• Individual Author: Vanacora, Cheryl; Waldart, Paul
    Reference Type: Conference Paper
    Year: 2017

    This PowerPoint presentation from the 2017 NAWRS workshop summarizes the Minnesota Family Investment Program (MFIP) and discusses the extent to which the program's Racial Equity Program differs from traditional MFIP case management. The presentation also compares Racial Equity Program participant outcomes with non-participating African American and American Indian participants.

    This PowerPoint presentation from the 2017 NAWRS workshop summarizes the Minnesota Family Investment Program (MFIP) and discusses the extent to which the program's Racial Equity Program differs from traditional MFIP case management. The presentation also compares Racial Equity Program participant outcomes with non-participating African American and American Indian participants.

  • Individual Author: Barfield, Wanda D.; Warner, Lee; Walker, Reed; Kappeler, Evelyn
    Reference Type: Journal Article
    Year: 2017

    Teen pregnancy and childbearing have declined over the past two decades to historic lows. The most recent declines have occurred during a time of coordinated national efforts focused on teen pregnancy. This article highlights a federal partnership to reduce teen pregnancy through the implementation of innovative, evidence-based approaches in affected communities, with a focus on reaching African-American and Latino/Hispanic youth. This initiative has the potential to transform the design and implementation of future teen pregnancy prevention efforts and provide a model that can be replicated in communities across the nation. (Author abstract)

    Teen pregnancy and childbearing have declined over the past two decades to historic lows. The most recent declines have occurred during a time of coordinated national efforts focused on teen pregnancy. This article highlights a federal partnership to reduce teen pregnancy through the implementation of innovative, evidence-based approaches in affected communities, with a focus on reaching African-American and Latino/Hispanic youth. This initiative has the potential to transform the design and implementation of future teen pregnancy prevention efforts and provide a model that can be replicated in communities across the nation. (Author abstract)

  • Individual Author: Singh, Gopal K. ; Kogan, Michael D. ; Slifkin, Rebecca T.
    Reference Type: Journal Article
    Year: 2017

    Appalachia—a region that stretches from Mississippi to New York—has historically been recognized as a socially and economically disadvantaged part of the United States, and growing evidence suggests that health disparities between it and the rest of the country are widening. We compared infant mortality and life expectancy disparities in Appalachia to those outside the region during the period 1990–2013. We found that infant mortality disparities widened for both whites and blacks, with infant mortality 16 percent higher in Appalachia in 2009–13, and the region’s deficit in life expectancy increased from 0.6 years in 1990–92 to 2.4 years in 2009–13. The association between area poverty and life expectancy was stronger in Appalachia than in the rest of the United States. We found wide health disparities, including a thirteen-year gap in life expectancy among black men in high-poverty areas of Appalachia, compared to white women in low-poverty areas elsewhere. Higher mortality in Appalachia from cardiovascular diseases, lung cancer, chronic lower respiratory diseases or chronic...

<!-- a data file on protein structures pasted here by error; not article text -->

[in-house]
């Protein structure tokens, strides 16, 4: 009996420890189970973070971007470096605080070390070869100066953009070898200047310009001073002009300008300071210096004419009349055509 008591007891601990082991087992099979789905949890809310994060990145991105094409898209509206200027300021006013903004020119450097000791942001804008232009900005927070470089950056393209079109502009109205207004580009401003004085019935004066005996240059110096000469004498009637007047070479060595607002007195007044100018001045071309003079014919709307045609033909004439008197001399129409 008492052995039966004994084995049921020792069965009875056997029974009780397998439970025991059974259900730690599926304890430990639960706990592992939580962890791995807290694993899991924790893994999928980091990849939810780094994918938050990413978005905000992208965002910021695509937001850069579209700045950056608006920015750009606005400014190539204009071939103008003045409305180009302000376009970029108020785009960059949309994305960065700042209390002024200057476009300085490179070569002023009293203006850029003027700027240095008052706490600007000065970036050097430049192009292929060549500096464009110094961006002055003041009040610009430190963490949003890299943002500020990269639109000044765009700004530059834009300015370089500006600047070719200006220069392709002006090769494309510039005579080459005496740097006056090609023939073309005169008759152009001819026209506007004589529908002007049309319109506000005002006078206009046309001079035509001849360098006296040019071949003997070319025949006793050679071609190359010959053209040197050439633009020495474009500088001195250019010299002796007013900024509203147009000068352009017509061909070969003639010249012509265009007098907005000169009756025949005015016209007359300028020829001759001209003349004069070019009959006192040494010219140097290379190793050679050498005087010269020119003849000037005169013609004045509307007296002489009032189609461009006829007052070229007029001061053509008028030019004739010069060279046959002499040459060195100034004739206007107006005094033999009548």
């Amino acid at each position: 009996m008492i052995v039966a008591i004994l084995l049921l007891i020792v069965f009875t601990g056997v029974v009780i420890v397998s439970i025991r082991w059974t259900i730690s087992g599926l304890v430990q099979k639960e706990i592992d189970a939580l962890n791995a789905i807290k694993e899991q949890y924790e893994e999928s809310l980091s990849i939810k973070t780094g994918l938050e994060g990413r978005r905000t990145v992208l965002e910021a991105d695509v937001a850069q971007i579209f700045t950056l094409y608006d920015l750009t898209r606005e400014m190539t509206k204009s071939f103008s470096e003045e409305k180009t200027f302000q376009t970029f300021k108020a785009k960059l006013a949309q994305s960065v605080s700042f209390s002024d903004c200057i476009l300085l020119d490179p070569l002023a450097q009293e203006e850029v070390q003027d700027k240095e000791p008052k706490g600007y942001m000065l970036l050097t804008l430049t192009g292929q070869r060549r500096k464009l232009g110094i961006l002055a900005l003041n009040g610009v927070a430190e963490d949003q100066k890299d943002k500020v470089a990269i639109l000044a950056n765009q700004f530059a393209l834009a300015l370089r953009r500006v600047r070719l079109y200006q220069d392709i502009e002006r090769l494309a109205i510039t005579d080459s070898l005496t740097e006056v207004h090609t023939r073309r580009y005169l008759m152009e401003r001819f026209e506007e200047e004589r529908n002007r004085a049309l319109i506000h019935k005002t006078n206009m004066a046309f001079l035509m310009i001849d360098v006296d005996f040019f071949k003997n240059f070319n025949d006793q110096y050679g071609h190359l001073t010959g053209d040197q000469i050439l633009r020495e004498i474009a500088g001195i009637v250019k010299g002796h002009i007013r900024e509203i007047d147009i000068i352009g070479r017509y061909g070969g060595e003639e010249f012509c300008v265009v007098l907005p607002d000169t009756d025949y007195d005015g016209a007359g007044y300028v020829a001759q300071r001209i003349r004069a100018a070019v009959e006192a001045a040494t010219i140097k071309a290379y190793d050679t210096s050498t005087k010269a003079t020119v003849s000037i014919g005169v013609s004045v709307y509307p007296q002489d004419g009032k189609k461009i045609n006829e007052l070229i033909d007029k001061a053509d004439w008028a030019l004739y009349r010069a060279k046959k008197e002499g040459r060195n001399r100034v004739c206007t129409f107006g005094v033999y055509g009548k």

Appalachia—a region that stretches from Mississippi to New York—has historically been recognized as a socially and economically disadvantaged part of the United States, and growing evidence suggests that health disparities between it and the rest of the country are widening. We compared infant mortality and life expectancy disparities in Appalachia to those outside the region during the period 1990–2013. We found that infant mortality disparities widened for both whites and blacks, with infant mortality 16 percent higher in Appalachia in 2009–13, and the region’s deficit in life expectancy increased from 0.6 years in 1990–92 to 2.4 years in 2009–13. The association between area poverty and life expectancy was stronger in Appalachia than in the rest of the United States. We found wide health disparities, including a thirteen-year gap in life expectancy among black men in high-poverty areas of Appalachia, compared to white women in low-poverty areas elsewhere. Higher mortality in Appalachia from cardiovascular diseases, lung cancer, chronic lower respiratory diseases or chronic obstructive pulmonary disease, diabetes, nephritis or kidney diseases, suicide, unintentional injuries, and drug overdose contributed to lower life expectancy in the region, compared to the rest of the country. Widening health disparities were also due to slower mortality improvements in Appalachia. (Author abstract)